• Who Knows? There is really no way to know what the future of space might hold. But there are plenty of possibilities. Mining could produce any number of new materials that could fundamentally improve life on earth without gobbling up our resources. Space tourism could finally become a viable industry, giving people a destination that is as brilliant as visiting another part of the world used to be in the 1900s. And much like previous space programs did for five decades, all of it comes with benefits that will outlast the initial return on investment.

Right now, the United States is not the only country on the planet setting its sights on the moon and beyond. In fact, we may be the only country that has shrugged off its own program without having a viable alternative beyond hitching a ride on the technological achievements of other nations.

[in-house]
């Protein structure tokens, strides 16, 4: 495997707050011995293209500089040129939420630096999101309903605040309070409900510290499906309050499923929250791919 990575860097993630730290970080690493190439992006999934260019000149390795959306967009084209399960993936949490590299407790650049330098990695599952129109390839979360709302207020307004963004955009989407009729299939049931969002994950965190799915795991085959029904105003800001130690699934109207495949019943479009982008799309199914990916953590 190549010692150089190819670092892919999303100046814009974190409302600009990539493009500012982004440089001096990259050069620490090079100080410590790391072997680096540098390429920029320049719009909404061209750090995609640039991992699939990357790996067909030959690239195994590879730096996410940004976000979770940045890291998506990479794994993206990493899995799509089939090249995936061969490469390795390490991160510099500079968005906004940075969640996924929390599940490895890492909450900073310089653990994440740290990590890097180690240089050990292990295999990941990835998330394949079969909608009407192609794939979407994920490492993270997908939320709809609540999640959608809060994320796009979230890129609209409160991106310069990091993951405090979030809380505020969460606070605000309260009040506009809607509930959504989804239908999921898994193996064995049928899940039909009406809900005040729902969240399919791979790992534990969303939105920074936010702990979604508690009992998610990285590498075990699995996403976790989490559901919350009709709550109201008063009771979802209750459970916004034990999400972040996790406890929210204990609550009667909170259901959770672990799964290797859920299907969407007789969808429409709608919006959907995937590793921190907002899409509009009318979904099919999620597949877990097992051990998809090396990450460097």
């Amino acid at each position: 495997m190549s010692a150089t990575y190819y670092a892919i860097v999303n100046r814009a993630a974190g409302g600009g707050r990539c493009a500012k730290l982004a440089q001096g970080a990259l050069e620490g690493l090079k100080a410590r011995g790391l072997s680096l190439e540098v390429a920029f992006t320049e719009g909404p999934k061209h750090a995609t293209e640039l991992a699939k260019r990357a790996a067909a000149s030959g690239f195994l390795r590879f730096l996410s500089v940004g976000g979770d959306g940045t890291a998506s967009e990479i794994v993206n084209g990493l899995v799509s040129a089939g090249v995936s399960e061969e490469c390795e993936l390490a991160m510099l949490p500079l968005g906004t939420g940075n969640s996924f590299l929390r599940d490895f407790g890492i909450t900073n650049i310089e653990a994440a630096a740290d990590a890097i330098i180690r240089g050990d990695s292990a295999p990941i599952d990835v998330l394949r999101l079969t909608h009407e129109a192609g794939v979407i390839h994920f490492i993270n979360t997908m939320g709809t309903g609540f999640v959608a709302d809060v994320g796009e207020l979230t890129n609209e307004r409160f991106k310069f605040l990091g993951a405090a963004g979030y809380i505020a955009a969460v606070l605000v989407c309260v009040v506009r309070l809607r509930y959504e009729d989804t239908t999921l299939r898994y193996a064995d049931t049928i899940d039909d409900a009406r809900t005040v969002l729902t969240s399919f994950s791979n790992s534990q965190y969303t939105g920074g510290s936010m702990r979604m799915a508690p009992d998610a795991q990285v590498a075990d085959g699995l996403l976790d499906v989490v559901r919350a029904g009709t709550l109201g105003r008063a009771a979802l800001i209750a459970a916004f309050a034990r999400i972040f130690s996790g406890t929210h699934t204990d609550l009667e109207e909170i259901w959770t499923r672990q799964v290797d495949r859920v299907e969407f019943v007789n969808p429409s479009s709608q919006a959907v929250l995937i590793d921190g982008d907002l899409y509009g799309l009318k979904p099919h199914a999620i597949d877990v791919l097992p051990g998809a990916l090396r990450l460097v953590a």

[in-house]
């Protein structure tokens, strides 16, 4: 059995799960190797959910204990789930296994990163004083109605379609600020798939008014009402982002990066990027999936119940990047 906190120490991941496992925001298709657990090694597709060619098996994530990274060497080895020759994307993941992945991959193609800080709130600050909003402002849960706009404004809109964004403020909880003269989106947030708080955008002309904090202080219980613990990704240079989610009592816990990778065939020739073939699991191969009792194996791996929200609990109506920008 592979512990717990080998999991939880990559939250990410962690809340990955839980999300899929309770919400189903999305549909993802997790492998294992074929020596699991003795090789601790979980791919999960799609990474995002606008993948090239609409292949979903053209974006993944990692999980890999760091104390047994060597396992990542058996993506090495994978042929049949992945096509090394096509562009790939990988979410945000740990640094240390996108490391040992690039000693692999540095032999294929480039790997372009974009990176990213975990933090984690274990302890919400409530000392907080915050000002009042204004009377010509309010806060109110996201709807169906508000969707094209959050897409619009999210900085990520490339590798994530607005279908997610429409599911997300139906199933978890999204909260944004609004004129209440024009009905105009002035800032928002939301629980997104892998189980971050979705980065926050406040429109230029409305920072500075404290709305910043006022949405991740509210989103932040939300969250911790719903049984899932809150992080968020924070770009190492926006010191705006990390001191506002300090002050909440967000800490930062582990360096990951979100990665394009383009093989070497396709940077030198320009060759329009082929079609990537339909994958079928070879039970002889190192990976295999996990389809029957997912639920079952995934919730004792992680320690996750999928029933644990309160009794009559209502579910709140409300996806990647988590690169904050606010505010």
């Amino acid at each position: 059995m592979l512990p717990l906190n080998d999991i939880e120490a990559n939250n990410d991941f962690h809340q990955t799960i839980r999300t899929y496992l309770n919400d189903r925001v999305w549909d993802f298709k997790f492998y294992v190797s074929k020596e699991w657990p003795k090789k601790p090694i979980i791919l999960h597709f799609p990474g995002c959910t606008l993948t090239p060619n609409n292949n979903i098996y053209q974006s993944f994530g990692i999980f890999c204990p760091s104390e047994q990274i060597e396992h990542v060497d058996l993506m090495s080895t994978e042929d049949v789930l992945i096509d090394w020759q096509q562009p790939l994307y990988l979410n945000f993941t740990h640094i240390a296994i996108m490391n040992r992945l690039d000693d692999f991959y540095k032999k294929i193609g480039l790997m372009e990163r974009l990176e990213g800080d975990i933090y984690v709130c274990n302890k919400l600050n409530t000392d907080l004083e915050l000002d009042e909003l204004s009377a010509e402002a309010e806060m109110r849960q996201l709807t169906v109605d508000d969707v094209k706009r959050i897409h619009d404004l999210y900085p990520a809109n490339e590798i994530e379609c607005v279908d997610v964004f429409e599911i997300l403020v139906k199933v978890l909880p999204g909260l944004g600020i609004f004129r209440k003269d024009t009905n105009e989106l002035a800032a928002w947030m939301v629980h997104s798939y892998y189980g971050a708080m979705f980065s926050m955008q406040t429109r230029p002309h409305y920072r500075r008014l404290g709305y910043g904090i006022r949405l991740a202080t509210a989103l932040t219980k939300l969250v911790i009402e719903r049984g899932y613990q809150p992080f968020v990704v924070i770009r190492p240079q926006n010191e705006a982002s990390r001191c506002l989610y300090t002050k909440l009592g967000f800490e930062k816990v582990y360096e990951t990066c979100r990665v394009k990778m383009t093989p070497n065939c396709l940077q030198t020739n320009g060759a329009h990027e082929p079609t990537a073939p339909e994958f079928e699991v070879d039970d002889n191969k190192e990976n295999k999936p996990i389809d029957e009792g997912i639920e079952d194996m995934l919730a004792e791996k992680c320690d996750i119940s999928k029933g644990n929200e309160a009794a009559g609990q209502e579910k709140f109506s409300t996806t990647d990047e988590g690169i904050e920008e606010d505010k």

Such a course of retreat cannot last or else the nation will languish in its own abandoned destiny. The benefits and advancements of science, technology, engineering, and knowledge by pursing a space program that places us on the moon and then beyond the moon is by far the most important undertaking this country could revive, reinvent, and remain in the lead with peaceful intent and empowered purpose.

While I have no sense of what candidate (or incumbent) I will vote for in the coming elections, I do vote to go to the moon. I vote to go to the moon because throughout history, this world is made better by companies, organizations, and nations of people who dreamed, dared, and did as opposed to those who have rested, have retreated, and have long been forgotten.

It is the very pursuit of the improbable that makes things possible. It is a singular overarching purpose that could correct the decades-long lackluster public relations program at NASA. And it is pursuit of space exploration that could be the catalyst this country needs to push itself out its current stalemate.